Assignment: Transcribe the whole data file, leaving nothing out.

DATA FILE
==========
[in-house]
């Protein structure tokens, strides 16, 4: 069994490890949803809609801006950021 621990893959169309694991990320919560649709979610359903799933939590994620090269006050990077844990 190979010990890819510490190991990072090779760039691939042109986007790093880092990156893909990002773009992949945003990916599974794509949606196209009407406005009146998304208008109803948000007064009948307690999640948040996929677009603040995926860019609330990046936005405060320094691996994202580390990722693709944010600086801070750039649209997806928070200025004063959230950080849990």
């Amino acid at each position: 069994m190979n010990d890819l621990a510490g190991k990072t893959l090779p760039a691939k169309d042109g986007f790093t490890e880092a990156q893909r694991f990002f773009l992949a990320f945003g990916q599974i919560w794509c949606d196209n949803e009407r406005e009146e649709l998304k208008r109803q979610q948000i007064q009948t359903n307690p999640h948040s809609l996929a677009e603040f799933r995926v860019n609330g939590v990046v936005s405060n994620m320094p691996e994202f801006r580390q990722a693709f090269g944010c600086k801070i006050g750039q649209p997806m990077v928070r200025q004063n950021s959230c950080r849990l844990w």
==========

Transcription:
[in-house]
């Protein structure tokens, strides 16, 4: 069994490890949803809609801006950021 621990893959169309694991990320919560649709979610359903799933939590994620090269006050990077844990 190979010990890819510490190991990072090779760039691939042109986007790093880092990156893909990002773009992949945003990916599974794509949606196209009407406005009146998304208008109803948000007064009948307690999640948040996929677009603040995926860019609330990046936005405060320094691996994202580390990722693709944010600086801070750039649209997806928070200025004063959230950080849990």
């Amino acid at each position: 069994m190979n010990d890819l621990a510490g190991k990072t893959l090779p760039a691939k169309d042109g986007f790093t490890e880092a990156q893909r694991f990002f773009l992949a990320f945003g990916q599974i919560w794509c949606d196209n949803e009407r406005e009146e649709l998304k208008r109803q979610q948000i007064q009948t359903n307690p999640h948040s809609l996929a677009e603040f799933r995926v860019n609330g939590v990046v936005s405060n994620m320094p691996e994202f801006r580390q990722a693709f090269g944010c600086k801070i006050g750039q649209p997806m990077v928070r200025q004063n950021s959230c950080r849990l844990w």